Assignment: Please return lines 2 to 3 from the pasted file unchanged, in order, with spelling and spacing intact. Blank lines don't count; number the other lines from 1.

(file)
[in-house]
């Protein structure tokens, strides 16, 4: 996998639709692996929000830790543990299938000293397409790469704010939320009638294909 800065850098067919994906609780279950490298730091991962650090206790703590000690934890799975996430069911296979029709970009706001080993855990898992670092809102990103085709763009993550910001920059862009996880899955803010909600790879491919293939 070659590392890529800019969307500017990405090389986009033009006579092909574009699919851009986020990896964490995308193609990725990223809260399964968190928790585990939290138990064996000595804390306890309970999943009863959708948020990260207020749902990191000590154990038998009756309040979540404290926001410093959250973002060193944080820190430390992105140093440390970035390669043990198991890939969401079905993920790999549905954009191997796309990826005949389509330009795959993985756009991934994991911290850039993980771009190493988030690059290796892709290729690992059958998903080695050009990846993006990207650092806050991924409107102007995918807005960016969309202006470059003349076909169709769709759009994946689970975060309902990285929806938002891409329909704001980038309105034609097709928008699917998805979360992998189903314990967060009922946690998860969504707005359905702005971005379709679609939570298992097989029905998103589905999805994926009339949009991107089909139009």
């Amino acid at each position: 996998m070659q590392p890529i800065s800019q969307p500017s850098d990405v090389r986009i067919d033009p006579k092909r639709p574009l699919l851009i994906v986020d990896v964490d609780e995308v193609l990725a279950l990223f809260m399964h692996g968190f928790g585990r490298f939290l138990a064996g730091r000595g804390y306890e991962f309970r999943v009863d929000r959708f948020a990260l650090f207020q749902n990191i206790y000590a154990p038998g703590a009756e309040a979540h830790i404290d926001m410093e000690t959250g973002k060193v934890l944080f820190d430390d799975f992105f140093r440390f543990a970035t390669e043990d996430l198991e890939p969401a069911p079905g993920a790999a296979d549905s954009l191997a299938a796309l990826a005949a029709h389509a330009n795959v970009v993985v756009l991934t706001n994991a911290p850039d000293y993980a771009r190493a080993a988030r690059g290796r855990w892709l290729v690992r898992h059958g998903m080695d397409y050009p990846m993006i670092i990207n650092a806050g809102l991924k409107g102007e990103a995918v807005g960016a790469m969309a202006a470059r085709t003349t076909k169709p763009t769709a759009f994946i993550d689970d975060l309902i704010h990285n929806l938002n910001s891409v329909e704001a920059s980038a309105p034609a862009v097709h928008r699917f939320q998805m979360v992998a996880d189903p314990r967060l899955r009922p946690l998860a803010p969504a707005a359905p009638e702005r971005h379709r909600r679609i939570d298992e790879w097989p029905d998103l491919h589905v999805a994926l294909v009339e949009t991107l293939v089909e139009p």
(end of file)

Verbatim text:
């Protein structure tokens, strides 16, 4: 996998639709692996929000830790543990299938000293397409790469704010939320009638294909 800065850098067919994906609780279950490298730091991962650090206790703590000690934890799975996430069911296979029709970009706001080993855990898992670092809102990103085709763009993550910001920059862009996880899955803010909600790879491919293939 070659590392890529800019969307500017990405090389986009033009006579092909574009699919851009986020990896964490995308193609990725990223809260399964968190928790585990939290138990064996000595804390306890309970999943009863959708948020990260207020749902990191000590154990038998009756309040979540404290926001410093959250973002060193944080820190430390992105140093440390970035390669043990198991890939969401079905993920790999549905954009191997796309990826005949389509330009795959993985756009991934994991911290850039993980771009190493988030690059290796892709290729690992059958998903080695050009990846993006990207650092806050991924409107102007995918807005960016969309202006470059003349076909169709769709759009994946689970975060309902990285929806938002891409329909704001980038309105034609097709928008699917998805979360992998189903314990967060009922946690998860969504707005359905702005971005379709679609939570298992097989029905998103589905999805994926009339949009991107089909139009």
């Amino acid at each position: 996998m070659q590392p890529i800065s800019q969307p500017s850098d990405v090389r986009i067919d033009p006579k092909r639709p574009l699919l851009i994906v986020d990896v964490d609780e995308v193609l990725a279950l990223f809260m399964h692996g968190f928790g585990r490298f939290l138990a064996g730091r000595g804390y306890e991962f309970r999943v009863d929000r959708f948020a990260l650090f207020q749902n990191i206790y000590a154990p038998g703590a009756e309040a979540h830790i404290d926001m410093e000690t959250g973002k060193v934890l944080f820190d430390d799975f992105f140093r440390f543990a970035t390669e043990d996430l198991e890939p969401a069911p079905g993920a790999a296979d549905s954009l191997a299938a796309l990826a005949a029709h389509a330009n795959v970009v993985v756009l991934t706001n994991a911290p850039d000293y993980a771009r190493a080993a988030r690059g290796r855990w892709l290729v690992r898992h059958g998903m080695d397409y050009p990846m993006i670092i990207n650092a806050g809102l991924k409107g102007e990103a995918v807005g960016a790469m969309a202006a470059r085709t003349t076909k169709p763009t769709a759009f994946i993550d689970d975060l309902i704010h990285n929806l938002n910001s891409v329909e704001a920059s980038a309105p034609a862009v097709h928008r699917f939320q998805m979360v992998a996880d189903p314990r967060l899955r009922p946690l998860a803010p969504a707005a359905p009638e702005r971005h379709r909600r679609i939570d298992e790879w097989p029905d998103l491919h589905v999805a994926l294909v009339e949009t991107l293939v089909e139009p």